Israel on Monday deployed tanks along the Egyptian border following a murderous terrorist attack, reported Israel's Ynet news portal, a move that many saw as portending a new hostile reality between the two countries.
While the deployment was clearly meant to protect construction crews working around the clock to put in place a new border fence, the presence of the tanks and the sudden urgency to build the fence could not be seen outside the context of the Muslim Brotherhood's announced presidential victory.
Muslim Brotherhood officials declared that their candidate, Mohammed Mursi, had won a strong majority of votes in the weekend presidential run-off election.
Israeli officials and Mursi's challenger, former Egyptian Prime Minister Ahmed Shafiq, had previously warned that if the Muslim Brotherhood took the presidency, it would use increased anarchy and terrorism emanating from the Sinai Peninsula to draw Israel into open conflict.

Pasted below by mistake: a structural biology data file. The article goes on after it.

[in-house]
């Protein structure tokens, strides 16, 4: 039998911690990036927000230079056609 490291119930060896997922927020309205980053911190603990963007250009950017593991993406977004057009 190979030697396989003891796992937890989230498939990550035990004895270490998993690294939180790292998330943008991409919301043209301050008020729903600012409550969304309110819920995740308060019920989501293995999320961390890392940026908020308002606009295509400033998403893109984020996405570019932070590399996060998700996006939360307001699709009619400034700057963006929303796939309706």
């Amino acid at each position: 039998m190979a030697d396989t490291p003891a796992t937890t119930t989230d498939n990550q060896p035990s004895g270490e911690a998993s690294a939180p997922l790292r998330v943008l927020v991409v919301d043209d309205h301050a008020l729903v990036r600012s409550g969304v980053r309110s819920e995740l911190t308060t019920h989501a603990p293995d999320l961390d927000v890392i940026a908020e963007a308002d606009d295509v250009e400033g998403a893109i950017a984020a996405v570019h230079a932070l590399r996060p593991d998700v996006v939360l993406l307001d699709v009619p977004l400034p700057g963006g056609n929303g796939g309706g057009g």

Israeli army officials said that for now, Egyptian forces in the Sinai are working to curb terrorist activity, and Egypt's Supreme Military Council appeared reluctant to hand over the reins of power to a Mursi-led government. But that will soon change, with international pressure building for the Egyptian army to honor the results of the election.
On Sunday, the same day that the polls closed in the presidential election, Egypt's Supreme Military Council issued a decree promising to hand over power to the new president by the end of the month, but determining that it would retain control of military affairs, including the ability to declare war.
The United States responded by threatening to withhold vital financial aid if the Egyptian army went through with what was seen as a "soft coup."
"We are particularly concerned by decisions that appear to prolong the military’s hold on power," said State Department spokeswoman Victoria Nuland. Pentagon press secretary George Little insisted that the Egyptian army "relinquish power to civilian elected authorities and...respect the universal rights of the Egyptian people."
Meanwhile, Hamas, which is an offshoot of the Muslim Brotherhood, celebrated Mursi's reported victory as heralding a new era of Islamist resistance against Israel. Mursi's presidential win was marked with the handing out of candies in on the streets of Gaza City.